Study aims to improve access to palliative care for South Asian communities. 

Compton Care has completed a large-scale investigation into the challenges faced by the South Asian community when accessing its services. The study, which engaged more than 500 members of the South Asian community, was commissioned to break down barriers and help more people benefit from its care.

The year-long study, supported by the National Lottery Community Fund and Hospice UK, was launched in response to a low uptake of palliative care services among Black, Asian and Minority Ethnic (BAME) communities in the UK. For Compton Care, where Wolverhampton has one of the largest BAME populations outside London (35.5%, of which 17.5% are South Asian), just 3% of its patients fall into that demographic.

Documentary Participant Fidros Yasmin Ali - 'The cultural barriers that we were brought up with hold us back'
Documentary Participant - 'What we have is a very cosmopolitan community. What we havent got is a lot of very culturally competent staff who can raise awareness of services'
Documentary Participant - 'We don't know about the services available'
Documentary Participant - 'There is a social stigma of accepting care, you are expected to care yourself.'
Documentary Participant Sofia - 'Its important that you come to events, come into the community'

Through a series of one-on-one conversations, focus groups, roadshows and events, Compton uncovered core challenges facing the South Asian community. These include deep-rooted stigma and shame associated with gaining external support, while others face intergenerational differences in opinion on what level of outside support is acceptable from outside the family. Language barriers and limited understanding of the types of services available, including Compton’s community care services (70%), also prevent this community from exploring palliative care options for themselves or a loved one.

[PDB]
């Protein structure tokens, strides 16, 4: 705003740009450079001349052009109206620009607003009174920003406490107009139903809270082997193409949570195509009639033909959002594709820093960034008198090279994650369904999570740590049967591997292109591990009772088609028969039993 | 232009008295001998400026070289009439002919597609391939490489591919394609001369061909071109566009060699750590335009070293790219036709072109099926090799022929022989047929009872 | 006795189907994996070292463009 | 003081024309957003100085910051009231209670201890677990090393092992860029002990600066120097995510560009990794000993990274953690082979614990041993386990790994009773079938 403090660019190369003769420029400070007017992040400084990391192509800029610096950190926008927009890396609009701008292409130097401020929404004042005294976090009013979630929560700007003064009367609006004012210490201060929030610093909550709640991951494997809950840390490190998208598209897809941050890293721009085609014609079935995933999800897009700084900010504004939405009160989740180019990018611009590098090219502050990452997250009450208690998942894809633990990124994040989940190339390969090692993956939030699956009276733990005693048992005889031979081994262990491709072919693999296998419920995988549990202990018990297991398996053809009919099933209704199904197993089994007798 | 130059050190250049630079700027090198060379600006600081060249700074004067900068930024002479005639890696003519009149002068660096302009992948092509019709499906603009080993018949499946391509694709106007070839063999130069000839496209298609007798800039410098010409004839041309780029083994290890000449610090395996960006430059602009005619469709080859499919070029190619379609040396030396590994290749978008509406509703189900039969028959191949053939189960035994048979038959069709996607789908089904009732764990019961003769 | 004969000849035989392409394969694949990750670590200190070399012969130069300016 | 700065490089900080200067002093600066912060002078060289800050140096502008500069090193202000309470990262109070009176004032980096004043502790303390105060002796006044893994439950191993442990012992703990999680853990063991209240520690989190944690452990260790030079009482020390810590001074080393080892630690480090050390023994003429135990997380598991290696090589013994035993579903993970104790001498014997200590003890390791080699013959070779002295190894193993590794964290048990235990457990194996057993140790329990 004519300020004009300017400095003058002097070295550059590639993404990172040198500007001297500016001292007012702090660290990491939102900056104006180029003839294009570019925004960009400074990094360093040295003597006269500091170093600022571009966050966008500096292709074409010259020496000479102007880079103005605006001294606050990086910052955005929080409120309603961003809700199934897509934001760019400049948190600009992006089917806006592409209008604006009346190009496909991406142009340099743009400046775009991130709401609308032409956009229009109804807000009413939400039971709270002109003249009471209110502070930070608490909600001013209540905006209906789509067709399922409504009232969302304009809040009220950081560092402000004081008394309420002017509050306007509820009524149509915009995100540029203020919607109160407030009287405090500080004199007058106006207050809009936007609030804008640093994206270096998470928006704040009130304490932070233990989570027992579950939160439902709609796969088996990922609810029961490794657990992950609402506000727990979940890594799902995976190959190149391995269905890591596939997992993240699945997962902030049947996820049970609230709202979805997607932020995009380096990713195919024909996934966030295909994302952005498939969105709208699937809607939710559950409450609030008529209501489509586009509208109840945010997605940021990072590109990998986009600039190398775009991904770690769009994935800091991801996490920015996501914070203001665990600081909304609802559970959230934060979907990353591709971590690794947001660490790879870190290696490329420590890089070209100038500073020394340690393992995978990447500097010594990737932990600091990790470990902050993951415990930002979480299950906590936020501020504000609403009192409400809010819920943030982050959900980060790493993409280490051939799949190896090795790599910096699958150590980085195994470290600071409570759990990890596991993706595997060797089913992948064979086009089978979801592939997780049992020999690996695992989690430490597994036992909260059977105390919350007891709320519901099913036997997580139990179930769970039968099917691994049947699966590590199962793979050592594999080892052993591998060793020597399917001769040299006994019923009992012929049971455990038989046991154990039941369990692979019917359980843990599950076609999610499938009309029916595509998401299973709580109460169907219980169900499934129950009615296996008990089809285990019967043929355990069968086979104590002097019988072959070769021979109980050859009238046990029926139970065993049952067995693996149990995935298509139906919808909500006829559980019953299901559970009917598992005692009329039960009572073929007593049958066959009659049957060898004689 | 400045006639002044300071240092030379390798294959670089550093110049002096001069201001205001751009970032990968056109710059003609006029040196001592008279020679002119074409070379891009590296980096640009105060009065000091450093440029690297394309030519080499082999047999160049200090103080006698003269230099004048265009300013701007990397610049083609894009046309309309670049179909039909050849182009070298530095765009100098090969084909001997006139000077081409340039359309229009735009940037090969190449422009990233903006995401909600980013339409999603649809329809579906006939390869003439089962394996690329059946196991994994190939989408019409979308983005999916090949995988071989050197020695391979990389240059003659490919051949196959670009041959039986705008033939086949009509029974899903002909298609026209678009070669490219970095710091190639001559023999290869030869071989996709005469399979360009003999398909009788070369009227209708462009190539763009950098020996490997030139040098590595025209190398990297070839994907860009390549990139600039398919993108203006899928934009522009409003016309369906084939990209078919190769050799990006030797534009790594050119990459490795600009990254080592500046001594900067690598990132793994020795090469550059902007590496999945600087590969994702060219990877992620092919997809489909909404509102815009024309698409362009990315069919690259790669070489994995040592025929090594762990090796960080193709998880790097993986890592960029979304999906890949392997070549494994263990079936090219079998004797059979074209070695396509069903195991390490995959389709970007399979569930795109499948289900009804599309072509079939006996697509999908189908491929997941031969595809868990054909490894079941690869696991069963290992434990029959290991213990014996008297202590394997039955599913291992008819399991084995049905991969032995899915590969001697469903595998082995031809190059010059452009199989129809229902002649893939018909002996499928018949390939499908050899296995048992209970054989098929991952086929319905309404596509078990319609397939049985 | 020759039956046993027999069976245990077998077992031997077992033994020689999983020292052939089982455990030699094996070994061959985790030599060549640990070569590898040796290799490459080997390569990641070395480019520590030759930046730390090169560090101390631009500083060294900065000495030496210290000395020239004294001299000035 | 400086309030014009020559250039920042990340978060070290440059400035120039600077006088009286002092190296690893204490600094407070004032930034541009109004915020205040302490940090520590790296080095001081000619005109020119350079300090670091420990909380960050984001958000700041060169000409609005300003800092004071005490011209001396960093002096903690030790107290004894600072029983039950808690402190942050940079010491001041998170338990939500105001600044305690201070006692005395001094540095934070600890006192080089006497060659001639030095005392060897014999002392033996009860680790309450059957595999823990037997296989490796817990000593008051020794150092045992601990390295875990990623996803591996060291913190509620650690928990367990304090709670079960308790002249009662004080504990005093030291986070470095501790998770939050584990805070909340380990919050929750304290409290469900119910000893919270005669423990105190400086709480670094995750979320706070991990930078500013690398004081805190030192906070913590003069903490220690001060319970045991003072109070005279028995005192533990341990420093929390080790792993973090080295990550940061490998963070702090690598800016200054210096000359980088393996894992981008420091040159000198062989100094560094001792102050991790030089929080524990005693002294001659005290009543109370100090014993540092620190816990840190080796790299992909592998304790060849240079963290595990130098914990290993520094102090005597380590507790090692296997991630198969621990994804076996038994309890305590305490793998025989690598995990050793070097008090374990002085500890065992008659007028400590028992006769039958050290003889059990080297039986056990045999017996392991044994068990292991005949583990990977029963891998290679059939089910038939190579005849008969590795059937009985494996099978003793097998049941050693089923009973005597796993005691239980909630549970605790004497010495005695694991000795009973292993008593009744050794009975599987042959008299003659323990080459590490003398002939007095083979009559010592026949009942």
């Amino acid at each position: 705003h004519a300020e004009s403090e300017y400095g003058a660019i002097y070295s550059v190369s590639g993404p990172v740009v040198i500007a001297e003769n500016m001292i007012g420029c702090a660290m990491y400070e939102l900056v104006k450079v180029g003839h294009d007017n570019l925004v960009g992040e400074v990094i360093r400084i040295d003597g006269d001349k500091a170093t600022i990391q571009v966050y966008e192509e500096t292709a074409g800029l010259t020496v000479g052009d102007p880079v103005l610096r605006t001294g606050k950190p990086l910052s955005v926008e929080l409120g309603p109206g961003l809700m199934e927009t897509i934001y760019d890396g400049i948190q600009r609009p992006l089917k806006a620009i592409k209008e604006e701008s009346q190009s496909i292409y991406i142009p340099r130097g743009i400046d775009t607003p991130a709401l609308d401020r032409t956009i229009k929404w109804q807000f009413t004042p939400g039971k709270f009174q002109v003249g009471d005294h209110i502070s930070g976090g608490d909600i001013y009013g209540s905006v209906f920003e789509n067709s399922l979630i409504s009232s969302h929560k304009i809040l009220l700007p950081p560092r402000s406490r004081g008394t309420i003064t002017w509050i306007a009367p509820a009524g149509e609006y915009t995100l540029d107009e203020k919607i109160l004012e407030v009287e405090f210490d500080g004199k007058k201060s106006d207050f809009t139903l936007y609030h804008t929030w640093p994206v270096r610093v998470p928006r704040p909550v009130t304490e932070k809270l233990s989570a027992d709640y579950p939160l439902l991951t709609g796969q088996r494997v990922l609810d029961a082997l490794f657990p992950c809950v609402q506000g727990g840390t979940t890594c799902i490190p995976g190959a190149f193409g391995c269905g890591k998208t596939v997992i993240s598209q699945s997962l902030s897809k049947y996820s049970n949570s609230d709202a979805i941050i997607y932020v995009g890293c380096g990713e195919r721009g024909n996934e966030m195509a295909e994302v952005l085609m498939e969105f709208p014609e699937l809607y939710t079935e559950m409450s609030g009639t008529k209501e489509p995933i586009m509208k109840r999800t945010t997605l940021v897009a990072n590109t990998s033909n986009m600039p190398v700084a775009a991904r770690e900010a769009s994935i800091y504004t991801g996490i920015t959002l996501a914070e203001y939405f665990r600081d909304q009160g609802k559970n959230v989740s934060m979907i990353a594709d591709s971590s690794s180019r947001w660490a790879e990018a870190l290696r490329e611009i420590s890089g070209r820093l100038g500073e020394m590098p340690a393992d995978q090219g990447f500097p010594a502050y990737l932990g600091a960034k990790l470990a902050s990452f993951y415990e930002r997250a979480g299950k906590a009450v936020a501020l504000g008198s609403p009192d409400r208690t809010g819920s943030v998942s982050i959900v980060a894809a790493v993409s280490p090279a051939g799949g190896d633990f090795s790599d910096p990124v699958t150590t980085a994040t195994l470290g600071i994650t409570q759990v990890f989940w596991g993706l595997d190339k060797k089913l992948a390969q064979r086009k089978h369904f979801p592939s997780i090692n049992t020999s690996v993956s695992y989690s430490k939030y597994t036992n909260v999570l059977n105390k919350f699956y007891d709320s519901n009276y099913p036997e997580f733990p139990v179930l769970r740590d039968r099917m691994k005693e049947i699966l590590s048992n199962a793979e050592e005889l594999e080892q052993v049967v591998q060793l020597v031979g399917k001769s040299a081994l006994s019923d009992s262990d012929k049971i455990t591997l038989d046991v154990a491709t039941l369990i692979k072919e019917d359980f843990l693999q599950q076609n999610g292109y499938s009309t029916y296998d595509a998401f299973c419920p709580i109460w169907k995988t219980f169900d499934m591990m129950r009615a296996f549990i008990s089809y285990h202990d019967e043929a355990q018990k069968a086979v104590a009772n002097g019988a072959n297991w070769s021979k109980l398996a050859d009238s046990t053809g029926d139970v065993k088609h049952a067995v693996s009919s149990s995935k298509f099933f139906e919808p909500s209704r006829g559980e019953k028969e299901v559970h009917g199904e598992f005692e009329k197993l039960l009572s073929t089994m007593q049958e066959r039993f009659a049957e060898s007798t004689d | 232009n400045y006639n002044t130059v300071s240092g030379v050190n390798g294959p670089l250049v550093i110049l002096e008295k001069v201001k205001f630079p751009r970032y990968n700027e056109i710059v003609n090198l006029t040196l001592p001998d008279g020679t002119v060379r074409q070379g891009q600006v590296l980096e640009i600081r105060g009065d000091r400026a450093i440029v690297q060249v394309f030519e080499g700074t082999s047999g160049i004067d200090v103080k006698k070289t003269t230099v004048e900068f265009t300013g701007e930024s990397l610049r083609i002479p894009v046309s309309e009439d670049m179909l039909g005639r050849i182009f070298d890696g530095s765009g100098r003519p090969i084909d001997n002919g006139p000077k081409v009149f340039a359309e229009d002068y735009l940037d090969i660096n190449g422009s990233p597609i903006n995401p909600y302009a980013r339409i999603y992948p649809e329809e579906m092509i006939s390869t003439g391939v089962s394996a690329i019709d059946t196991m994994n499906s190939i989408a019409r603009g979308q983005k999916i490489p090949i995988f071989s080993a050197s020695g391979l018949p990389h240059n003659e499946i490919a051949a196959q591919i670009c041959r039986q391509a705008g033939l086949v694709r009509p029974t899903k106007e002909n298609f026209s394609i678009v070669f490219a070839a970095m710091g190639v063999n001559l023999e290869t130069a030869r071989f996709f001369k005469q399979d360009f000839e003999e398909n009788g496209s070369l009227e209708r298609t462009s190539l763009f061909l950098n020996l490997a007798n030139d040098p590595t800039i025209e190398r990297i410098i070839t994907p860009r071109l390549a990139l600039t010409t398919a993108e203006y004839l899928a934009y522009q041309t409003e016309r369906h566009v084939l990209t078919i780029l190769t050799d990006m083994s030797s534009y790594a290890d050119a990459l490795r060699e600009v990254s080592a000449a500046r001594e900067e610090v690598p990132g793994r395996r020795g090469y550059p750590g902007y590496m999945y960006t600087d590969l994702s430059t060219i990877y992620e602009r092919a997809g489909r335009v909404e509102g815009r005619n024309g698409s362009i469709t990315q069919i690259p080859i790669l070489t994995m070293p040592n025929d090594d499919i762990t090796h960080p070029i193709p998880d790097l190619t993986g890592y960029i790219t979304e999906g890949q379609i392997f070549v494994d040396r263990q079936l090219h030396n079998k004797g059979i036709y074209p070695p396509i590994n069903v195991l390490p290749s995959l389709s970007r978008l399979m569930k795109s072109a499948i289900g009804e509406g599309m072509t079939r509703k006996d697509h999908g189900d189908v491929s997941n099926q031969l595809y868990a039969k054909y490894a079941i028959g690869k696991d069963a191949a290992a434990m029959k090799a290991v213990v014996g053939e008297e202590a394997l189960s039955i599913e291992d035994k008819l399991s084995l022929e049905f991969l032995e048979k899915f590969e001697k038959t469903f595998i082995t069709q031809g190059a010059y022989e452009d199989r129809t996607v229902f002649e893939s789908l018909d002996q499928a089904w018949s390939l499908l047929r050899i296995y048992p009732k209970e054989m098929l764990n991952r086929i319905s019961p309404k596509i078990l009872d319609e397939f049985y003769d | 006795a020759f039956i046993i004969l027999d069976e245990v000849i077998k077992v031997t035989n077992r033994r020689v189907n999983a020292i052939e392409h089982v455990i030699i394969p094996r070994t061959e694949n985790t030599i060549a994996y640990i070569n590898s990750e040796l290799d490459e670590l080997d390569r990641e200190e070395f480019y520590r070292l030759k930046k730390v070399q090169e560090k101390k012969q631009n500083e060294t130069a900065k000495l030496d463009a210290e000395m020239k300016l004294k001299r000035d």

In response, Compton Care has developed a series of industry recommendations, highlighting changes to practice designed to give greater access to services in a wider range of care settings. These span: increased investment into community engagement activities; ensuring literature is culturally appropriate and disseminated correctly; appointing dedicated employees to boost engagement with the South Asian community; nurturing and empowering champions and ambassadors responsible for providing support; delivering more personalised care and leading more targeted events for specific communities. Since completing the study, Compton has already begun to implement these changes in its services.

Claire Marshall, CEO at Compton Care, said: “Compton Care is operating in one of the most diverse areas in the country, but patient data highlighted that we weren’t fully reaching and serving all the full breadth of our community, so it was really important to look at why and how we can change this. The findings gave us a clear understanding of the issues and the evidence to start making the right changes.

“I’d like to thank the National Lottery Community and Hospice UK, our specialist team and all those who got involved in the project for helping us to get to this point, enabling us to better educate and empower those in the South Asian community, while addressing the misconceptions about what we do so that more people will explore how we can help them.

“We have a strong desire to set a new standard for the services on offer to people with complex and incurable conditions, delivering person centred care through community designed services. We hope this project helps inform other palliative care organisations on what they can do or inspire them to look at their own communities and how they can best improve access to their services.”

Download the report and recommendations here.

Speak to Compton in person, call us on 0300 323 0250